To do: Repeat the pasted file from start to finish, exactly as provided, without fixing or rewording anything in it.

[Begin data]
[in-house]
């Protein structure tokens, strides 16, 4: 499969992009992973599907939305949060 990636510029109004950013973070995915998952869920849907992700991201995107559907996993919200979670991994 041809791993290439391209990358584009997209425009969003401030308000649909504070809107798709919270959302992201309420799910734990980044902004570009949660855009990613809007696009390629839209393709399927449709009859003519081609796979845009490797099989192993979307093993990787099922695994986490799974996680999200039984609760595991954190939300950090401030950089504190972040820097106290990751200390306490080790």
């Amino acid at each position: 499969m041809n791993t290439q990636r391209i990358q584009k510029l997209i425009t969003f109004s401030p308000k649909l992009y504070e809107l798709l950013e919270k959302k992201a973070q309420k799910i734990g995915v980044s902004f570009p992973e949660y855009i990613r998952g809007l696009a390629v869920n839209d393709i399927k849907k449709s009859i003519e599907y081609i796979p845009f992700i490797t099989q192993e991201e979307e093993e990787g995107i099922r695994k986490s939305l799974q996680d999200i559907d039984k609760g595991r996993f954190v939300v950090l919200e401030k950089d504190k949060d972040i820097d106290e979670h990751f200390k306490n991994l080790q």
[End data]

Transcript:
[in-house]
């Protein structure tokens, strides 16, 4: 499969992009992973599907939305949060 990636510029109004950013973070995915998952869920849907992700991201995107559907996993919200979670991994 041809791993290439391209990358584009997209425009969003401030308000649909504070809107798709919270959302992201309420799910734990980044902004570009949660855009990613809007696009390629839209393709399927449709009859003519081609796979845009490797099989192993979307093993990787099922695994986490799974996680999200039984609760595991954190939300950090401030950089504190972040820097106290990751200390306490080790």
């Amino acid at each position: 499969m041809n791993t290439q990636r391209i990358q584009k510029l997209i425009t969003f109004s401030p308000k649909l992009y504070e809107l798709l950013e919270k959302k992201a973070q309420k799910i734990g995915v980044s902004f570009p992973e949660y855009i990613r998952g809007l696009a390629v869920n839209d393709i399927k849907k449709s009859i003519e599907y081609i796979p845009f992700i490797t099989q192993e991201e979307e093993e990787g995107i099922r695994k986490s939305l799974q996680d999200i559907d039984k609760g595991r996993f954190v939300v950090l919200e401030k950089d504190k949060d972040i820097d106290e979670h990751f200390k306490n991994l080790q």